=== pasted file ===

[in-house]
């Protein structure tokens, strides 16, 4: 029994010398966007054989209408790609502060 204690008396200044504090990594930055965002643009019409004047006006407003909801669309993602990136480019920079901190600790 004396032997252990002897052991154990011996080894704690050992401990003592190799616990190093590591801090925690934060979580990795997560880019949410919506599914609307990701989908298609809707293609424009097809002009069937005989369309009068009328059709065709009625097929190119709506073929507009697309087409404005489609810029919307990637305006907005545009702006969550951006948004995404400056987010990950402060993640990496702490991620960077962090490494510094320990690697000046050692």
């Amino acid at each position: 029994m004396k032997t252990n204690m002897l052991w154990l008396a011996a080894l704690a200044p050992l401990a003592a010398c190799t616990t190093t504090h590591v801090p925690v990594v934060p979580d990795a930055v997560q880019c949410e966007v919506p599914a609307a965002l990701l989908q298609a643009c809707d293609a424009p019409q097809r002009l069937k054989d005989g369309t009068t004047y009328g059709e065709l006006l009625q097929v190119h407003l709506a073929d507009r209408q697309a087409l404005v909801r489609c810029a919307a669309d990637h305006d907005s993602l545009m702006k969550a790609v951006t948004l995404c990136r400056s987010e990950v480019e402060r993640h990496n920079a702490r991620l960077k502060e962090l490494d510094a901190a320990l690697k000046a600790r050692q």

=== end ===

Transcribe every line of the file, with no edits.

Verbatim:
[in-house]
């Protein structure tokens, strides 16, 4: 029994010398966007054989209408790609502060 204690008396200044504090990594930055965002643009019409004047006006407003909801669309993602990136480019920079901190600790 004396032997252990002897052991154990011996080894704690050992401990003592190799616990190093590591801090925690934060979580990795997560880019949410919506599914609307990701989908298609809707293609424009097809002009069937005989369309009068009328059709065709009625097929190119709506073929507009697309087409404005489609810029919307990637305006907005545009702006969550951006948004995404400056987010990950402060993640990496702490991620960077962090490494510094320990690697000046050692």
């Amino acid at each position: 029994m004396k032997t252990n204690m002897l052991w154990l008396a011996a080894l704690a200044p050992l401990a003592a010398c190799t616990t190093t504090h590591v801090p925690v990594v934060p979580d990795a930055v997560q880019c949410e966007v919506p599914a609307a965002l990701l989908q298609a643009c809707d293609a424009p019409q097809r002009l069937k054989d005989g369309t009068t004047y009328g059709e065709l006006l009625q097929v190119h407003l709506a073929d507009r209408q697309a087409l404005v909801r489609c810029a919307a669309d990637h305006d907005s993602l545009m702006k969550a790609v951006t948004l995404c990136r400056s987010e990950v480019e402060r993640h990496n920079a702490r991620l960077k502060e962090l490494d510094a901190a320990l690697k000046a600790r050692q």